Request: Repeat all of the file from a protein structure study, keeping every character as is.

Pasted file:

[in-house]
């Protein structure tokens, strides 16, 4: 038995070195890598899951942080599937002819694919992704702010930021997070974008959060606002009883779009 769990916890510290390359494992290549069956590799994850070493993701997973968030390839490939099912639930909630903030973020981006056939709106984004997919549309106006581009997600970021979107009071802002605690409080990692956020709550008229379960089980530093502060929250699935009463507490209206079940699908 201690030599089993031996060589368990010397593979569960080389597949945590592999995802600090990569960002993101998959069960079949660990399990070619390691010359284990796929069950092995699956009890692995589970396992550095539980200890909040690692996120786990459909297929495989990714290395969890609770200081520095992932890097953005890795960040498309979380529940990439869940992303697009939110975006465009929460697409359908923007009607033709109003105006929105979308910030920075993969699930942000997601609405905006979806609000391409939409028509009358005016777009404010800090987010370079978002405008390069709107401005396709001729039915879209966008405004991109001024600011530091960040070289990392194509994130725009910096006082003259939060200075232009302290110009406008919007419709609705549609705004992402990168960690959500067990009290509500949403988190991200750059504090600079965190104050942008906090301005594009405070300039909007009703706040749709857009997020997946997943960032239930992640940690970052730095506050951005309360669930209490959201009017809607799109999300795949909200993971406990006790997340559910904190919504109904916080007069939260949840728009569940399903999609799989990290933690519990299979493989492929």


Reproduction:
[in-house]
């Protein structure tokens, strides 16, 4: 038995070195890598899951942080599937002819694919992704702010930021997070974008959060606002009883779009 769990916890510290390359494992290549069956590799994850070493993701997973968030390839490939099912639930909630903030973020981006056939709106984004997919549309106006581009997600970021979107009071802002605690409080990692956020709550008229379960089980530093502060929250699935009463507490209206079940699908 201690030599089993031996060589368990010397593979569960080389597949945590592999995802600090990569960002993101998959069960079949660990399990070619390691010359284990796929069950092995699956009890692995589970396992550095539980200890909040690692996120786990459909297929495989990714290395969890609770200081520095992932890097953005890795960040498309979380529940990439869940992303697009939110975006465009929460697409359908923007009607033709109003105006929105979308910030920075993969699930942000997601609405905006979806609000391409939409028509009358005016777009404010800090987010370079978002405008390069709107401005396709001729039915879209966008405004991109001024600011530091960040070289990392194509994130725009910096006082003259939060200075232009302290110009406008919007419709609705549609705004992402990168960690959500067990009290509500949403988190991200750059504090600079965190104050942008906090301005594009405070300039909007009703706040749709857009997020997946997943960032239930992640940690970052730095506050951005309360669930209490959201009017809607799109999300795949909200993971406990006790997340559910904190919504109904916080007069939260949840728009569940399903999609799989990290933690519990299979493989492929």